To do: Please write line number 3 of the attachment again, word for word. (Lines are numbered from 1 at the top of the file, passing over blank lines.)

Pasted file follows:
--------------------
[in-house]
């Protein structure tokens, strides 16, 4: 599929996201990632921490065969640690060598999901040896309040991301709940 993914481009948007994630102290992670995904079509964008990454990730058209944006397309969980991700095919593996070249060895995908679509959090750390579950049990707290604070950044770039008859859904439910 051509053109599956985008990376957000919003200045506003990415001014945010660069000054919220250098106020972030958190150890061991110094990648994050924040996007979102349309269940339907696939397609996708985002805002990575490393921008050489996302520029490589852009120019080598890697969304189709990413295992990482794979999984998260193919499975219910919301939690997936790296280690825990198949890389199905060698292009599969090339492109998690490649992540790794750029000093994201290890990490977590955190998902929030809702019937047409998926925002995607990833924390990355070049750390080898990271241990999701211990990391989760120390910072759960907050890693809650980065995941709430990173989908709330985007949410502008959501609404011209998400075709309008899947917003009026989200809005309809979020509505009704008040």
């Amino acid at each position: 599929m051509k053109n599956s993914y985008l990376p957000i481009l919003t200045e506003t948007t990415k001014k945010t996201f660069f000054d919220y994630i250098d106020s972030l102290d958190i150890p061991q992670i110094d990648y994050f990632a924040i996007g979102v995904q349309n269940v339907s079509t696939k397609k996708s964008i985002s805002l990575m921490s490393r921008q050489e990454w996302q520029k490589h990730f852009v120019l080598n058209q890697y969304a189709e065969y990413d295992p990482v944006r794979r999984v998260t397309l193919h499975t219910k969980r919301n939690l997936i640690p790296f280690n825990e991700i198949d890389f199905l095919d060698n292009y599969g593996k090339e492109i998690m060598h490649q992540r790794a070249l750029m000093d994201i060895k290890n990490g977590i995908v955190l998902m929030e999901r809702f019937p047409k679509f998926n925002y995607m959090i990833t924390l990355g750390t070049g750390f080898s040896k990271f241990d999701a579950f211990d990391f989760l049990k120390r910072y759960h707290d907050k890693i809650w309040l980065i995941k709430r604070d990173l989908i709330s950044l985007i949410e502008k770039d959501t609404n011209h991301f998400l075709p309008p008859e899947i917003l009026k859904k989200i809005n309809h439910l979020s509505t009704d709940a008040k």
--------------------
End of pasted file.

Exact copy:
């Amino acid at each position: 599929m051509k053109n599956s993914y985008l990376p957000i481009l919003t200045e506003t948007t990415k001014k945010t996201f660069f000054d919220y994630i250098d106020s972030l102290d958190i150890p061991q992670i110094d990648y994050f990632a924040i996007g979102v995904q349309n269940v339907s079509t696939k397609k996708s964008i985002s805002l990575m921490s490393r921008q050489e990454w996302q520029k490589h990730f852009v120019l080598n058209q890697y969304a189709e065969y990413d295992p990482v944006r794979r999984v998260t397309l193919h499975t219910k969980r919301n939690l997936i640690p790296f280690n825990e991700i198949d890389f199905l095919d060698n292009y599969g593996k090339e492109i998690m060598h490649q992540r790794a070249l750029m000093d994201i060895k290890n990490g977590i995908v955190l998902m929030e999901r809702f019937p047409k679509f998926n925002y995607m959090i990833t924390l990355g750390t070049g750390f080898s040896k990271f241990d999701a579950f211990d990391f989760l049990k120390r910072y759960h707290d907050k890693i809650w309040l980065i995941k709430r604070d990173l989908i709330s950044l985007i949410e502008k770039d959501t609404n011209h991301f998400l075709p309008p008859e899947i917003l009026k859904k989200i809005n309809h439910l979020s509505t009704d709940a008040k």